How Twitter Helped Drive Rand Paul's Filibuster To The National Stage

"Twitter is woven through the DNA of this filibuster, taking an obscure legislative process into the public space," says Wilson.

WASHINGTON — Sen. Rand Paul's nearly 13-hour-long filibuster could mark a key turning point not only in the Kentucky Republican's meteoric political career, but for a Republican Party that has struggled to find any footing since November's electoral defeats.

Fueled in large part by support from a Twitter political class that flexed its muscles on policy issues, Republicans rallied around Paul in a way that hasn't been seen on the national stage in years and could provide a glimmer of hope for a listless party.

"There was a hell of a lot of team play tonight," a senior GOP leadership aide said Thursday morning, acknowledging that Paul's filibuster had given the GOP a much needed jolt of energy. "Everybody's in a three-point stance, helmets on and ready to fight," the aide said.

"I think it was a great show of unity by the Republicans, and I think that the White House really missed an opportunity to tell the American people on this specific issue what the American people want to hear," said Sen. John Barrasso, who as chairman of the Senate Republican Policy Committee, is the fourth ranking member of leadership.

Senate Minority Leader Mitch McConnell, who after an initially strained relationship with Paul has come to embrace him, was effusive in his praise. "I wanted to congratulate him for his tenacity, for his conviction, and for being able to rally the support of a great many people and also people who have come over from the House of Representatives who felt also, I gather, that this is a legitimate question," McConnell said.

Paul even got some love from Democrats. "It was a good debate, and I think it was collegial and Sen. Paul and others brought up good issues, and Sen. Durbin engaged, and all in all — it was the first real filibuster in a long time," said freshman Sen. Brian Schatz.

The push was partially fueled by Paul's libertarian-tinged demands that the White House explain its drone policy when it comes to U.S. citizens.

The effect Paul was having on his colleagues was clear early on. While a core group of senators led by Sens. Ted Cruz and Mike Lee kept Paul company throughout his vigil, as the night wore on more and more Republicans joined them. At first, it was largely conservatives like Sens. Marco Rubio and Jerry Moran, but by the end even McConnell had come to the floor.

And it wasn't just Senate Republicans. A host of House conservatives also came to the Senate floor to participate — several, including Rep. Louie Gohmert, even brought Paul candy and cough drops, and by the end of the night House conservatives were packing the benches behind him.

But throughout the filibuster and the media and public uproar it caused, Twitter was the driving force behind much of the momentum that helped power Paul and the pressure on his colleagues to join in.

"Twitter is woven through the DNA of this filibuster, taking an obscure legislative process into the public space," GOP strategist Rick Wilson opined on Twitter at one point late in the evening Wednesday.

Although he wasn't able to check Twitter, television, or any other media, it was clear Paul himself was beginning to grasp the enormity of his effort in the public sphere minutes after the filibuster was over.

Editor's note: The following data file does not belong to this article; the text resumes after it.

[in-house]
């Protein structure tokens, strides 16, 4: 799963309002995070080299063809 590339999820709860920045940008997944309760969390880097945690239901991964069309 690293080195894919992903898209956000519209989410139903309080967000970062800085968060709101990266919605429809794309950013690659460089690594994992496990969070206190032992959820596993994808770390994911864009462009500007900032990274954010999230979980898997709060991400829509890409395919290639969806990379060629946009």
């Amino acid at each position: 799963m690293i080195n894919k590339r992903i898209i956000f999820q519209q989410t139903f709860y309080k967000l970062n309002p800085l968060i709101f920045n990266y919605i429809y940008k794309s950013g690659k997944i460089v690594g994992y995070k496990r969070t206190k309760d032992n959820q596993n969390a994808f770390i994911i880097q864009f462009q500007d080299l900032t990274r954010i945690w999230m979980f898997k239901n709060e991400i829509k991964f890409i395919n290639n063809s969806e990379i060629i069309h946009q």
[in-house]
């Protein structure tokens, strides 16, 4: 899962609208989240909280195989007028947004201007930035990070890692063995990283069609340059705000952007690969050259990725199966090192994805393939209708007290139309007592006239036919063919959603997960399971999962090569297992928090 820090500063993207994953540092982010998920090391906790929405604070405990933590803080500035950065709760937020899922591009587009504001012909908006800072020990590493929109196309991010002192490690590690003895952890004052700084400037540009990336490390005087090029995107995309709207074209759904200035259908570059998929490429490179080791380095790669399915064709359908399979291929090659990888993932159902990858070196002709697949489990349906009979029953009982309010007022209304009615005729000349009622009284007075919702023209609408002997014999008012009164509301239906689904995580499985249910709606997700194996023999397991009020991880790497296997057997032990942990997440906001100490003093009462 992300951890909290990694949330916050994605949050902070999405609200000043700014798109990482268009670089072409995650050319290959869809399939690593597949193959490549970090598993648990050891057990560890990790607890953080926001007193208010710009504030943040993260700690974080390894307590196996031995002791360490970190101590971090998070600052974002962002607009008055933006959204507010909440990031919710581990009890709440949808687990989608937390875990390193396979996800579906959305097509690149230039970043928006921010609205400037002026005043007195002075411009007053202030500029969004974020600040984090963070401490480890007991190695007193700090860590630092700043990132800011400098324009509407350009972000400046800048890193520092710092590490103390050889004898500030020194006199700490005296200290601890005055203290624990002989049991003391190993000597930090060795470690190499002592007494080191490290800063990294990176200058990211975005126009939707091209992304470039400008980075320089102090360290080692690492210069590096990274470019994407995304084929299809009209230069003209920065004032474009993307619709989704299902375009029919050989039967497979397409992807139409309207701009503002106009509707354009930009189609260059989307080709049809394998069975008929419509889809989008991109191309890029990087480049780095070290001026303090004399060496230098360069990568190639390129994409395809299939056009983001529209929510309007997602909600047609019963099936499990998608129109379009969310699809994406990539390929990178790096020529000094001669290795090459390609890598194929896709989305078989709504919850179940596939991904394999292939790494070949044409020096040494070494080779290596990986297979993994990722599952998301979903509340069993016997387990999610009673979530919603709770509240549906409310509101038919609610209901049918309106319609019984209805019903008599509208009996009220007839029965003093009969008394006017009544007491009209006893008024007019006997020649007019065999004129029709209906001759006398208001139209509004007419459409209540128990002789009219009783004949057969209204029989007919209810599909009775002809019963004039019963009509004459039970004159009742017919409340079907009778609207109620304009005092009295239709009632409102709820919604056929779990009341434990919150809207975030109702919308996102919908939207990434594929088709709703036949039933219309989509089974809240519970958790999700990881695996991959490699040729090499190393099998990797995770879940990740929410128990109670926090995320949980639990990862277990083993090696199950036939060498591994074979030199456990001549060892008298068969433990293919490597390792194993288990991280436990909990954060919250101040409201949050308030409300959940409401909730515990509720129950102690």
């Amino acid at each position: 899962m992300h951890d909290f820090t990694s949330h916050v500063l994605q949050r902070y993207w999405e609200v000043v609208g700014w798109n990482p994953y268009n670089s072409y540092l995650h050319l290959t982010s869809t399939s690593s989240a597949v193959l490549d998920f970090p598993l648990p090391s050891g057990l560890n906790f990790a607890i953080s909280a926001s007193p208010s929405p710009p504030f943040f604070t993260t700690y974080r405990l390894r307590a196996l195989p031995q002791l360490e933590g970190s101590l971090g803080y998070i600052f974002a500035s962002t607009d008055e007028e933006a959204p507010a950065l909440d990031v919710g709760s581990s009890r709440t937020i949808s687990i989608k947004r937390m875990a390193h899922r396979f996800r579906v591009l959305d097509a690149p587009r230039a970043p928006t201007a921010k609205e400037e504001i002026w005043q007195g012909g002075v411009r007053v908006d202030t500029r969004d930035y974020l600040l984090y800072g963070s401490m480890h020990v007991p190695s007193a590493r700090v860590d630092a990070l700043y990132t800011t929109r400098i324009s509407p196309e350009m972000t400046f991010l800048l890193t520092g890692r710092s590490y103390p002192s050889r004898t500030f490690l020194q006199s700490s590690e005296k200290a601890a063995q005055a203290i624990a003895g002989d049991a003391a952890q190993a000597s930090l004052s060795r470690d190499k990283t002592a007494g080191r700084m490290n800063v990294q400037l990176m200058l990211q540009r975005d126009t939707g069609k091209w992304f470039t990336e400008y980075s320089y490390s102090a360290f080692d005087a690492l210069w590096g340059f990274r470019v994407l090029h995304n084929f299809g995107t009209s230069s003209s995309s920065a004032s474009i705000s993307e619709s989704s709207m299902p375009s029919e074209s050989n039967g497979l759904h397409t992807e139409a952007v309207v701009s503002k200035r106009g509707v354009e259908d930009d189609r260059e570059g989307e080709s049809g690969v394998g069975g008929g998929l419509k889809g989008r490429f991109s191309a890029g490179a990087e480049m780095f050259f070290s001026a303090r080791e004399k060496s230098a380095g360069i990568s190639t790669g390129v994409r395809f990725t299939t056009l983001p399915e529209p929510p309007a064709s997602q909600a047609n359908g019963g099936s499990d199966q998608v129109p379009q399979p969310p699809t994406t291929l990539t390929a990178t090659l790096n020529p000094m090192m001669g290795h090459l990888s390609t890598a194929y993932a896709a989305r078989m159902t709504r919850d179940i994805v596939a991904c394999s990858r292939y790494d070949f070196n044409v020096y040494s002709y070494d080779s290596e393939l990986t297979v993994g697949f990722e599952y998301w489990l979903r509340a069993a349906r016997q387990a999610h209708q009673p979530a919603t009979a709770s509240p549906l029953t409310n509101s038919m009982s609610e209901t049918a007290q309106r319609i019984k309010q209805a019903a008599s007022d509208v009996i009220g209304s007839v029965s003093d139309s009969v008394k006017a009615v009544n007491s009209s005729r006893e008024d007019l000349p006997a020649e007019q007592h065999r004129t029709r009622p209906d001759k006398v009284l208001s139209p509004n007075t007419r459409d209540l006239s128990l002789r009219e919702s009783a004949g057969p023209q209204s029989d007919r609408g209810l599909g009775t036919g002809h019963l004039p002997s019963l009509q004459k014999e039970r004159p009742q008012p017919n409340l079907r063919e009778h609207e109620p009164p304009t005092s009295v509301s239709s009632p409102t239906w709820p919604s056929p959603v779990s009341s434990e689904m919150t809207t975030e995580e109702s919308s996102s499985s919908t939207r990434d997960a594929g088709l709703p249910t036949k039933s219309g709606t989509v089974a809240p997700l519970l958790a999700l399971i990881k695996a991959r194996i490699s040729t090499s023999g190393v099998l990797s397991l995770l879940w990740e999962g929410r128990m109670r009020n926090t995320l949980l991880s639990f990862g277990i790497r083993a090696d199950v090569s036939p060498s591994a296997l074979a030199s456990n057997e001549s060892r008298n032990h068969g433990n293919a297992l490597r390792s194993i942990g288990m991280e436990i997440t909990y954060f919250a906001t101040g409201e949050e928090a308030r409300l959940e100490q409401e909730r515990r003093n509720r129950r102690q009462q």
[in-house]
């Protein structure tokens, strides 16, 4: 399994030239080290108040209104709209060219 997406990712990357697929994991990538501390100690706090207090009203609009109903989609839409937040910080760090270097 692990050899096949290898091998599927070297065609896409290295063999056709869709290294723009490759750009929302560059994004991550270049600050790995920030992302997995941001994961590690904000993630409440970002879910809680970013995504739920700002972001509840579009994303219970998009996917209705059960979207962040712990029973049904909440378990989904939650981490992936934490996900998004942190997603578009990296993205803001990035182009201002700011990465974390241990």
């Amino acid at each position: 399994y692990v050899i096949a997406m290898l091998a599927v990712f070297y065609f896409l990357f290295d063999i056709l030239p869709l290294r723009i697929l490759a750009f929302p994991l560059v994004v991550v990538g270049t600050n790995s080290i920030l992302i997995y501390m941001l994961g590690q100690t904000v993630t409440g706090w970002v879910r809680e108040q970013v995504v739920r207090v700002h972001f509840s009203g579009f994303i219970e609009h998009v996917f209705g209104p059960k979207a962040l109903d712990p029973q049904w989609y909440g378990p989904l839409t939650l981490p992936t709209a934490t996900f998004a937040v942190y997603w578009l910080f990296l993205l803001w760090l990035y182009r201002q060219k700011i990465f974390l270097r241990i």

"I really think that we will get word out and we drew enough attention. I haven't been outside of the Senate, but I think we drew some attention to the issue, and I'll be very surprised if the president doesn't respond," he told reporters.

Indeed, Cruz — in a clear hat tip to the famous telegraph scene in Mr. Smith Goes to Washington — twice came to the floor to read tweets encouraging Paul, and the hashtag #standwithrand trended not only nationally but worldwide, including in places like Mali and Iran.

According to several GOP aides, a number of Senate Republicans, who had initially dismissed Paul's filibuster as futile gesture, were swayed into coming to the floor to demonstrate their support for CSPAN's cameras in no small part because of local and national Twitter pressure campaigns organized by Tea Party groups and other conservatives.

"I was getting tired for a while. And I got more energy when a lot of the senators started coming in and the House members, and that sort of reenergized me. But I was flagging there," Paul said following the filibuster.

The upwelling of support from Twitter wasn't lost on Republicans.

Late in the evening, GOP Chairman Reince Priebus even went so far as to tweet "Attention all Republican US Senators -> Please go to the floor and help out @SenRandPaul #StandWithRand."

Brad Dayspring, a spokesman for the National Republican Senatorial Campaign Committee, began pushing out tweets of support for Paul at a rapid-fire pace Wednesday evening, and the NRSC quickly launched a donation page to capitalize on the swell of public support.

The energy couldn't have come at a better time for the GOP. House Speaker John Boehner has at best a tenuous hold on his conference, there is no national leader who's emerged to unite the deeply fractured party, and infighting over everything from gay marriage to the budget threaten to erupt on a daily basis.

More fundamentally, once the forced confidence and declarations that the party is beating President Obama on fiscal issues are put aside, the reality is the Republican Party has had little if any energy or direction.

Whether Paul's filibuster will actually provide a long-term direction for Republicans remains to be seen: While rivals for the 2016 presidential nomination like Rubio may have played nice Wednesday night, that won't last long, and social conservatives may not like Paul's largely libertarian focus.

But at least for now, Republicans went home with a pep in their step for once.

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